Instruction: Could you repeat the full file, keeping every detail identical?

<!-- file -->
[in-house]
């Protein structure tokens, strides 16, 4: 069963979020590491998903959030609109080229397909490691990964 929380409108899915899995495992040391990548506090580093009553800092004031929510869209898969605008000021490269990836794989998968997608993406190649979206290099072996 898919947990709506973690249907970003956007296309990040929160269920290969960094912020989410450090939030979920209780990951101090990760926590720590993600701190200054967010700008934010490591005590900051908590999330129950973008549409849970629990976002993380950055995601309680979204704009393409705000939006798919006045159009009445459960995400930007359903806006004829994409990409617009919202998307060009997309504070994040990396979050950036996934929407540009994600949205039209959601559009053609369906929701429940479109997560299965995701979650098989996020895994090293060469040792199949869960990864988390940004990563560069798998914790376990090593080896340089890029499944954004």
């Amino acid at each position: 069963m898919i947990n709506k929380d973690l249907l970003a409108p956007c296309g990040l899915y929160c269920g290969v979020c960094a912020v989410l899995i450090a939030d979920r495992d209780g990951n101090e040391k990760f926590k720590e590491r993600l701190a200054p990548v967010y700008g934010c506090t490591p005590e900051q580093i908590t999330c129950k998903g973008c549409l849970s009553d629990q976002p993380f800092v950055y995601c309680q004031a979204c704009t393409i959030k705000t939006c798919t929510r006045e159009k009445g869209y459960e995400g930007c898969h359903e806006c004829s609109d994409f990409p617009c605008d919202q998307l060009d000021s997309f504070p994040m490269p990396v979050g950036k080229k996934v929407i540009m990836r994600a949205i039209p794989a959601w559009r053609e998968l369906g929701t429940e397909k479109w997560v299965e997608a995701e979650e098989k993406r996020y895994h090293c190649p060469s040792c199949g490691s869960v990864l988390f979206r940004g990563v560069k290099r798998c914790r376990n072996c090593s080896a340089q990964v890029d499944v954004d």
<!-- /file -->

[in-house]
């Protein structure tokens, strides 16, 4: 069963979020590491998903959030609109080229397909490691990964 929380409108899915899995495992040391990548506090580093009553800092004031929510869209898969605008000021490269990836794989998968997608993406190649979206290099072996 898919947990709506973690249907970003956007296309990040929160269920290969960094912020989410450090939030979920209780990951101090990760926590720590993600701190200054967010700008934010490591005590900051908590999330129950973008549409849970629990976002993380950055995601309680979204704009393409705000939006798919006045159009009445459960995400930007359903806006004829994409990409617009919202998307060009997309504070994040990396979050950036996934929407540009994600949205039209959601559009053609369906929701429940479109997560299965995701979650098989996020895994090293060469040792199949869960990864988390940004990563560069798998914790376990090593080896340089890029499944954004």
């Amino acid at each position: 069963m898919i947990n709506k929380d973690l249907l970003a409108p956007c296309g990040l899915y929160c269920g290969v979020c960094a912020v989410l899995i450090a939030d979920r495992d209780g990951n101090e040391k990760f926590k720590e590491r993600l701190a200054p990548v967010y700008g934010c506090t490591p005590e900051q580093i908590t999330c129950k998903g973008c549409l849970s009553d629990q976002p993380f800092v950055y995601c309680q004031a979204c704009t393409i959030k705000t939006c798919t929510r006045e159009k009445g869209y459960e995400g930007c898969h359903e806006c004829s609109d994409f990409p617009c605008d919202q998307l060009d000021s997309f504070p994040m490269p990396v979050g950036k080229k996934v929407i540009m990836r994600a949205i039209p794989a959601w559009r053609e998968l369906g929701t429940e397909k479109w997560v299965e997608a995701e979650e098989k993406r996020y895994h090293c190649p060469s040792c199949g490691s869960v990864l988390f979206r940004g990563v560069k290099r798998c914790r376990n072996c090593s080896a340089q990964v890029d499944v954004d």